By: Susan Mahoney
The state of coaching and mentoring in the business world—particularly in the sales world where I do the majority of my consulting work—is pretty lame.
Researcher Brene Brown observes that a lack of meaningful feedback is the #1 reason that talented people leave their firms. If feedback is so critical to employee engagement and commitment, then why is it so poor or so lacking? Most managers are so uncomfortable giving feedback that they give unrealistic feedback or no feedback at all.
In my coaching and consulting practice, I hear of salespeople and sales managers not receiving an annual performance review for two years—or not at all. And, really, how much behavior change can someone pursue with once a year feedback?
I coach salespeople directly to improve their performance, and I also coach sales managers on how to coach their teams. Because many sales managers can’t or don’t adopt consistent coaching practices, their team’s performance doesn’t improve. How about another approach?
I recently advised a group of salespeople to not wait for their managers to give them a performance review or to receive coaching. I encouraged them to take the initiative and ask for very specific coaching in areas they want to improve. This approach puts the onus on them to take responsibility for their own development and in the process shifts the coaching dynamic in their organizations.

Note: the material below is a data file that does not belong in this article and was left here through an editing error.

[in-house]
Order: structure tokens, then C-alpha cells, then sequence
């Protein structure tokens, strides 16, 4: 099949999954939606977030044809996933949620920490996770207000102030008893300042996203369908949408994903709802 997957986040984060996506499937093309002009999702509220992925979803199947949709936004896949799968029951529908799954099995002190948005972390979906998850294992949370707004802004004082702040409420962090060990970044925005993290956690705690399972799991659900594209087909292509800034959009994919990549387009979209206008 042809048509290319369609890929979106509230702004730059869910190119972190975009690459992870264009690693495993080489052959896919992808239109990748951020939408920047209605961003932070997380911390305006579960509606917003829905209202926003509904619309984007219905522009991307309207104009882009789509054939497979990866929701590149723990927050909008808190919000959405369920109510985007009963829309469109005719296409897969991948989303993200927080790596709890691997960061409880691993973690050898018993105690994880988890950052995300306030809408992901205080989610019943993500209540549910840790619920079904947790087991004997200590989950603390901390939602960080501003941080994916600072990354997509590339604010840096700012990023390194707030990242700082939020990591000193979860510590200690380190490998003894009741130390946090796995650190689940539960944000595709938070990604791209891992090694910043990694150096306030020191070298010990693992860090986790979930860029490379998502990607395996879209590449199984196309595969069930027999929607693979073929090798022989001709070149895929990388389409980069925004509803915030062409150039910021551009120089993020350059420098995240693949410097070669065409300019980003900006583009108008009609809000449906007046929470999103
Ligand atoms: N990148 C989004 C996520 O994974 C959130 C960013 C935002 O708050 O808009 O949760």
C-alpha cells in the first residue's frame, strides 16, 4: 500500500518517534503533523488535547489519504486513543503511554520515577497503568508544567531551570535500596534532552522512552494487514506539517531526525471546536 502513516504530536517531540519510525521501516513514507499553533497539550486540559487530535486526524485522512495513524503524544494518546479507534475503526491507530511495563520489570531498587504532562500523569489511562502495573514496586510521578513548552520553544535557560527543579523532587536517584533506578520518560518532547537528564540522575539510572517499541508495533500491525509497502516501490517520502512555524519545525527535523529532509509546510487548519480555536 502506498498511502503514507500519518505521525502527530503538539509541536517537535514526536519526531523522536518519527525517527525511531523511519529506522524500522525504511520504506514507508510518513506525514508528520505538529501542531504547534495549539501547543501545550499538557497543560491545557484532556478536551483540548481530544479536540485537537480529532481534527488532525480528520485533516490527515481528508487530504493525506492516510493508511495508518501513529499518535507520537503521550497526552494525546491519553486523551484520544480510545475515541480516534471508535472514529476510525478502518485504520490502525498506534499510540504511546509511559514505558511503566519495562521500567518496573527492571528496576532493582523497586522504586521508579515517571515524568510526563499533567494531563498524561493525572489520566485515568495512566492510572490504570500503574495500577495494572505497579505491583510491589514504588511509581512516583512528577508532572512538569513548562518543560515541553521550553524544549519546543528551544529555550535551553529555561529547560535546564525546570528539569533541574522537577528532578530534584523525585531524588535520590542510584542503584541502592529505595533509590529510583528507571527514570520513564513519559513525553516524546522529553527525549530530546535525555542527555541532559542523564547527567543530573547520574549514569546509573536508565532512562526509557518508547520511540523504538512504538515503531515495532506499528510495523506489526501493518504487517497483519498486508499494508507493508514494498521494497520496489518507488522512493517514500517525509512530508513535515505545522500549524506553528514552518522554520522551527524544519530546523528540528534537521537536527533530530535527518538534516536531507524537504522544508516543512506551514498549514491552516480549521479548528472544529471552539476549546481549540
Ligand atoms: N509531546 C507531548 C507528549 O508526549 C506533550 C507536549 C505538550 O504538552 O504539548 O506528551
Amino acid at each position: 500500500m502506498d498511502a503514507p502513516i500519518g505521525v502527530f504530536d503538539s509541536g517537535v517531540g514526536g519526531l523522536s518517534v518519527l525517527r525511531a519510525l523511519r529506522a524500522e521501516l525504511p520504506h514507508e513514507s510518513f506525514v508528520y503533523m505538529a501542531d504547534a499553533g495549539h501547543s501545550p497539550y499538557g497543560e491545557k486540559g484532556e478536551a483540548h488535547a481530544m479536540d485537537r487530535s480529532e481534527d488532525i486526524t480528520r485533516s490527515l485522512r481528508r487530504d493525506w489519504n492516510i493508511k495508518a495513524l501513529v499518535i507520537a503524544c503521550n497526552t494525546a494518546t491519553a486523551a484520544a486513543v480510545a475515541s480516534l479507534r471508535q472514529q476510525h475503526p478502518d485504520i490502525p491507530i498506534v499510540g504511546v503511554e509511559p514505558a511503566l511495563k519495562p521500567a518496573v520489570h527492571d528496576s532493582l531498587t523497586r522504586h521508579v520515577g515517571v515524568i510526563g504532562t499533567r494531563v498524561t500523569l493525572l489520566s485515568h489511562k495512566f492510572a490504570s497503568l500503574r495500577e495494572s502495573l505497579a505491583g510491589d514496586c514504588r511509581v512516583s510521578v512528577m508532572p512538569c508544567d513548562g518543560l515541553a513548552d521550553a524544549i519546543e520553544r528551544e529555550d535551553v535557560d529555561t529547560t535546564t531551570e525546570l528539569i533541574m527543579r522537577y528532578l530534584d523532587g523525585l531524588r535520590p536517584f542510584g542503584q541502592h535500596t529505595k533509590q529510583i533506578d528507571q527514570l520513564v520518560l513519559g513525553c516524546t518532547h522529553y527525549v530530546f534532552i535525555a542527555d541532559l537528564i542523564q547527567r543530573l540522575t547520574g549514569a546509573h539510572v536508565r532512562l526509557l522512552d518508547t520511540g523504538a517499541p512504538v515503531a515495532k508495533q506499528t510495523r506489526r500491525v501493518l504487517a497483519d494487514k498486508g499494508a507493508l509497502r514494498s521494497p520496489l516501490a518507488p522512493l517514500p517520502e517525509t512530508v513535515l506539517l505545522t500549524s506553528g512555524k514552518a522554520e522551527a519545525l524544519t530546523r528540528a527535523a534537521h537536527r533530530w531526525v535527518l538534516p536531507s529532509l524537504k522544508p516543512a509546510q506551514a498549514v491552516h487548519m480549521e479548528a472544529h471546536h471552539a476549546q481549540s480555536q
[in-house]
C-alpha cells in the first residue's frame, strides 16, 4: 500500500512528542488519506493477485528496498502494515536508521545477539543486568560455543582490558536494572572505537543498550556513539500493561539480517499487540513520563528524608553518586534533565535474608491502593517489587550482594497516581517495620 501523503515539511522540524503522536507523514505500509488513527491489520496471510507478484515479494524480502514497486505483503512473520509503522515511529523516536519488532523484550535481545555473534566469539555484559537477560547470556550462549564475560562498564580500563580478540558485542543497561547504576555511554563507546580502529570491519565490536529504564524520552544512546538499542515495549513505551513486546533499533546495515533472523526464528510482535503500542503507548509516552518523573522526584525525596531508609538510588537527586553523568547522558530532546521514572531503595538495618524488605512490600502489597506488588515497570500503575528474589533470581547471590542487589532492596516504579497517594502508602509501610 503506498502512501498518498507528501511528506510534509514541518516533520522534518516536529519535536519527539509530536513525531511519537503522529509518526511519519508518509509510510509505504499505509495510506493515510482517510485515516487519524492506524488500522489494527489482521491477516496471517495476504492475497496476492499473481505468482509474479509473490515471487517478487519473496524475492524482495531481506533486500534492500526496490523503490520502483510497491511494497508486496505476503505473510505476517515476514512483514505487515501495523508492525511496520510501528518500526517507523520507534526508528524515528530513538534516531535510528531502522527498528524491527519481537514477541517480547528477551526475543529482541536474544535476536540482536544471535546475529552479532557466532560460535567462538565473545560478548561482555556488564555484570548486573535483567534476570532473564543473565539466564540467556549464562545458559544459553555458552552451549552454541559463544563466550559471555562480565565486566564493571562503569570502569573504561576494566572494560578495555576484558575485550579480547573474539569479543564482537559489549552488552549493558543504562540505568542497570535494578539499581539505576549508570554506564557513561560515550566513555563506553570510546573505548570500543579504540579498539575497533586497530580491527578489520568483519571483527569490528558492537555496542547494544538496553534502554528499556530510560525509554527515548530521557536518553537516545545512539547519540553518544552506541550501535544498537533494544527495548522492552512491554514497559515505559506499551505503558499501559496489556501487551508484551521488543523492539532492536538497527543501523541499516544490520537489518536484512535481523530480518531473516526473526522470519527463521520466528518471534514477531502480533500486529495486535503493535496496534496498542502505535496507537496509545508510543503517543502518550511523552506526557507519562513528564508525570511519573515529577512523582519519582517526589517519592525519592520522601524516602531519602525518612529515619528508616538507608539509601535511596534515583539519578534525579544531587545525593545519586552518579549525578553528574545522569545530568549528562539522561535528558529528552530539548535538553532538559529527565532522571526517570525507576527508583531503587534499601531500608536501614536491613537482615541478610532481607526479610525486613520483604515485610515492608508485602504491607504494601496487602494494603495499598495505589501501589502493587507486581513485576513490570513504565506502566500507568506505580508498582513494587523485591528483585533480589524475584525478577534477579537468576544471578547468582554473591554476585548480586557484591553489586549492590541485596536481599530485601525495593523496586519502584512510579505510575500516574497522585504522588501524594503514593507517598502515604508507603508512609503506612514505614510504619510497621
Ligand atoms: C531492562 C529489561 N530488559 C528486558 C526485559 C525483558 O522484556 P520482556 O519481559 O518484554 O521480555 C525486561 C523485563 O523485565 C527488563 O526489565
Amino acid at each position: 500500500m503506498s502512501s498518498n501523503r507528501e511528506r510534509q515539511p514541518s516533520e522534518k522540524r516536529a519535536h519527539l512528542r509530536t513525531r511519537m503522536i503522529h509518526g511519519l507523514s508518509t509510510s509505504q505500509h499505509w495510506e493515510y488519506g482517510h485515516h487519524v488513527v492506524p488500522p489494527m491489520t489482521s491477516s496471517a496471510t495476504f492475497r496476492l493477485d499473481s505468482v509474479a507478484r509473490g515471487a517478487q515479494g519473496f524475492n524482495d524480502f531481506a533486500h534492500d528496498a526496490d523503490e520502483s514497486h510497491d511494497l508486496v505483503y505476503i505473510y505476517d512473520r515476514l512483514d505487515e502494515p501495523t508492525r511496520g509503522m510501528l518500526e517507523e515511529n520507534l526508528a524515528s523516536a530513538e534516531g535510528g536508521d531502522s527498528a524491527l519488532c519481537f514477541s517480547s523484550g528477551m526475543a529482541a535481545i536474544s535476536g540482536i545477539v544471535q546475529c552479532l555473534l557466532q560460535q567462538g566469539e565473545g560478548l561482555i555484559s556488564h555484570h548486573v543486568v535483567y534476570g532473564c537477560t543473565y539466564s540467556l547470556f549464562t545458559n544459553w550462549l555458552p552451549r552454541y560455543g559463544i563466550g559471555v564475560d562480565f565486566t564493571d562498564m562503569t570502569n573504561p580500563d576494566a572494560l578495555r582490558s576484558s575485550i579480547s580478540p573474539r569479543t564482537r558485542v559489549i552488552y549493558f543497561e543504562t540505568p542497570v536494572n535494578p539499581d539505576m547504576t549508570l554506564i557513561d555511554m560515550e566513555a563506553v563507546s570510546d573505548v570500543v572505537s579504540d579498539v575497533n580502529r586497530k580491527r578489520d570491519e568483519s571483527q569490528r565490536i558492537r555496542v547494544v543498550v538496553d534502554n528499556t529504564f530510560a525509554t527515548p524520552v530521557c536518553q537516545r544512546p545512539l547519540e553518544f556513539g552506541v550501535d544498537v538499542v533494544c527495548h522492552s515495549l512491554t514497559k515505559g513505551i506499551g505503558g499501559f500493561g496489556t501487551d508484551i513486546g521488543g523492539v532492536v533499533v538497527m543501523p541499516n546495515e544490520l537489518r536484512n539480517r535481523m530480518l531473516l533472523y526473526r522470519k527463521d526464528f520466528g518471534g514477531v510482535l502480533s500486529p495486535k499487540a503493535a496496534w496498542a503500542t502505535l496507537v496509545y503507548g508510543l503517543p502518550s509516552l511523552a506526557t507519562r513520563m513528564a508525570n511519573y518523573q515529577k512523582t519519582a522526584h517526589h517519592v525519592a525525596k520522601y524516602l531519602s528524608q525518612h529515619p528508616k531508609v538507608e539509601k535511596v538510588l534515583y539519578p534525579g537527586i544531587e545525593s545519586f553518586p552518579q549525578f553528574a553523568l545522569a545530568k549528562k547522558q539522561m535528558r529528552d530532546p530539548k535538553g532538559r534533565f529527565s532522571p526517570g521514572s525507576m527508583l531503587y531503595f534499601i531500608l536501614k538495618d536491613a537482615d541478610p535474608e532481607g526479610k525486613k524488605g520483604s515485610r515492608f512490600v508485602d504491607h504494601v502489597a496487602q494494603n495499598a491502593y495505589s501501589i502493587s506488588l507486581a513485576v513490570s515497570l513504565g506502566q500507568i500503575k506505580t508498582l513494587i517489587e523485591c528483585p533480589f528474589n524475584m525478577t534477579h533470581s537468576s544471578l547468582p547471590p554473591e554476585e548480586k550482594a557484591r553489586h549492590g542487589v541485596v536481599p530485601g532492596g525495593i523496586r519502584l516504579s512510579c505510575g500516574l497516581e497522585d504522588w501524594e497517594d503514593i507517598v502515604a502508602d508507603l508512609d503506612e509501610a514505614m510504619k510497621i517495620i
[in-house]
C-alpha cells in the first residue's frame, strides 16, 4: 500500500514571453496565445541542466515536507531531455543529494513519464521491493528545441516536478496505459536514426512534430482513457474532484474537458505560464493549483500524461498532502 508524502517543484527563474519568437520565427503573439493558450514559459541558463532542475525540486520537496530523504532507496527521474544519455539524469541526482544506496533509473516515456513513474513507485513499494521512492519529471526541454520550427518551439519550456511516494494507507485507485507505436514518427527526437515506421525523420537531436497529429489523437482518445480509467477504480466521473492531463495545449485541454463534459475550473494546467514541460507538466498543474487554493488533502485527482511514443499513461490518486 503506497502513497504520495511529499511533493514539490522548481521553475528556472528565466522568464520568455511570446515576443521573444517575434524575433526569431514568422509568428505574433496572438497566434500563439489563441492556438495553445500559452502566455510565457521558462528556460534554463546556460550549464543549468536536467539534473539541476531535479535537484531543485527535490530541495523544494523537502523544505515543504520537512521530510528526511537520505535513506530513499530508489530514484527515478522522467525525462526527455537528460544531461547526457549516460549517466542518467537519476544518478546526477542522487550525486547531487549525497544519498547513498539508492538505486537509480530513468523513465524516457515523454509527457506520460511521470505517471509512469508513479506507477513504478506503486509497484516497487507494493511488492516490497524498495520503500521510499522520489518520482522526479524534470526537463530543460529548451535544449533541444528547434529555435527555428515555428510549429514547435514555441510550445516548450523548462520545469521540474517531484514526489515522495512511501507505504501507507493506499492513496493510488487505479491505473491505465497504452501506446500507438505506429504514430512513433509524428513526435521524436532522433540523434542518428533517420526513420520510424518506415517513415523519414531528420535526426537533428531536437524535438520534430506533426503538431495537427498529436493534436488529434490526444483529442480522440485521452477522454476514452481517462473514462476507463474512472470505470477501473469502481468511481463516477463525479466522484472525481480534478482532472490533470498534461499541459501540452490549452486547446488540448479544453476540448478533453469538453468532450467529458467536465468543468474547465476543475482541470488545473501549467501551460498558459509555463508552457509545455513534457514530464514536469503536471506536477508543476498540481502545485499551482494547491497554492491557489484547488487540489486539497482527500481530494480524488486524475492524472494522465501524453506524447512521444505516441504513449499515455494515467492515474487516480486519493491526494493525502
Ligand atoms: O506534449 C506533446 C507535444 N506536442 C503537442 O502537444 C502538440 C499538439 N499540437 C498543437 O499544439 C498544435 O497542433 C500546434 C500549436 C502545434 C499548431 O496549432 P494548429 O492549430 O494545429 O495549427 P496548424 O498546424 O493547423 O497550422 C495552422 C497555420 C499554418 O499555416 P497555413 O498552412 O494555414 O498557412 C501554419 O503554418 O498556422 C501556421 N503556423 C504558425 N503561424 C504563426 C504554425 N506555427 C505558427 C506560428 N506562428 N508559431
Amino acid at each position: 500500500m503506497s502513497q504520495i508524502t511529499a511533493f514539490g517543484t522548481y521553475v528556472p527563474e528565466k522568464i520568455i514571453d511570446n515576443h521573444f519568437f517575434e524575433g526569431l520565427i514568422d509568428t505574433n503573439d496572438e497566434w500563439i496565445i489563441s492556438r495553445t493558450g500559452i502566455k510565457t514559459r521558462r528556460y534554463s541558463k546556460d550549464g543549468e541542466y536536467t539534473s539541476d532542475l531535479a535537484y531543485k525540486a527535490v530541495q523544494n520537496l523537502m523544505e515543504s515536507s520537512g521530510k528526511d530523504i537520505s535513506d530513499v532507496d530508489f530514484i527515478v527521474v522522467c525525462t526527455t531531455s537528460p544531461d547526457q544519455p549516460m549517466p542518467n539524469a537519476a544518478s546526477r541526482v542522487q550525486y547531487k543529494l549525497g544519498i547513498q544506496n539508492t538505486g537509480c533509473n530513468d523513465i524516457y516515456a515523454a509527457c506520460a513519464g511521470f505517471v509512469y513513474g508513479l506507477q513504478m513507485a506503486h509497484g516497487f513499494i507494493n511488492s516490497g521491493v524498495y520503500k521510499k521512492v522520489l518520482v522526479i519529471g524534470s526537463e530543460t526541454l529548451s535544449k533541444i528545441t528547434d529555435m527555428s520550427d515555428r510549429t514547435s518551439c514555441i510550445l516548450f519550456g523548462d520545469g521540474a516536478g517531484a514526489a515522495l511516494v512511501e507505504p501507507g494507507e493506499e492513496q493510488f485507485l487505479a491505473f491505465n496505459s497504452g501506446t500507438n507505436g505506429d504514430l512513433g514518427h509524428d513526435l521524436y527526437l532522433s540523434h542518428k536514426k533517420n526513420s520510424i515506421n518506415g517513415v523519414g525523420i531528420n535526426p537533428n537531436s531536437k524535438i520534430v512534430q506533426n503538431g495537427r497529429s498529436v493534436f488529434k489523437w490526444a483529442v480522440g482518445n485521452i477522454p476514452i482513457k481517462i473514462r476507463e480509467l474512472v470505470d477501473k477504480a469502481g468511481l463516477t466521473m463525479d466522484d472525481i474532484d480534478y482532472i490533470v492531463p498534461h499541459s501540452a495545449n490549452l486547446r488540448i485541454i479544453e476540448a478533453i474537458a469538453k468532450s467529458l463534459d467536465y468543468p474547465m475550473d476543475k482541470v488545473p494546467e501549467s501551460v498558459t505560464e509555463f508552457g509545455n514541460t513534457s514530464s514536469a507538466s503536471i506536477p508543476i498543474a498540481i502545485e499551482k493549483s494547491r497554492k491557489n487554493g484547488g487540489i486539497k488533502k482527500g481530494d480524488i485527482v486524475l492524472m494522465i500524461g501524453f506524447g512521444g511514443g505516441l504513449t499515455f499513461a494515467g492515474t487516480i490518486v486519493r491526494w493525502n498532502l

According to recent research, it’s the receiver’s skill in a feedback conversation that has the most impact. A surprising, yet timely, piece of information.
Then I came across a fascinating book, “Thanks for the Feedback: The Science and Art of Receiving Feedback Well” by Douglas Stone and Sheila Heen, which made me think more deeply about the topic of coaching and mentoring. The book is required reading for my executive coaching certification at the Hudson Institute of Coaching in Santa Barbara, California. It is a remarkable program in which I am honored to participate.
Here are a couple of principles from the book that I think everybody can learn from—whether you are looking for feedback for yourself or planning to give feedback to another.
What gets in the way of effective feedback?
Feedback can trigger emotions in us that can become obstacles to receiving a message. These triggers can also help us locate the source of our trouble. Understanding our triggers and sorting out what sets them off are the keys to managing our reactions and engaging in useful conversations. But understanding the feedback we get well enough to evaluate it fairly is tough. The authors highlight three triggers that we all have that can get in our way, and we should be aware of:
- Truth Triggers: We perceive the feedback to be wrong
- Relationship Triggers: Our reactions to what we believe about the giver and how they treat us
- Identity Triggers: Something in the feedback makes us question our very foundations of self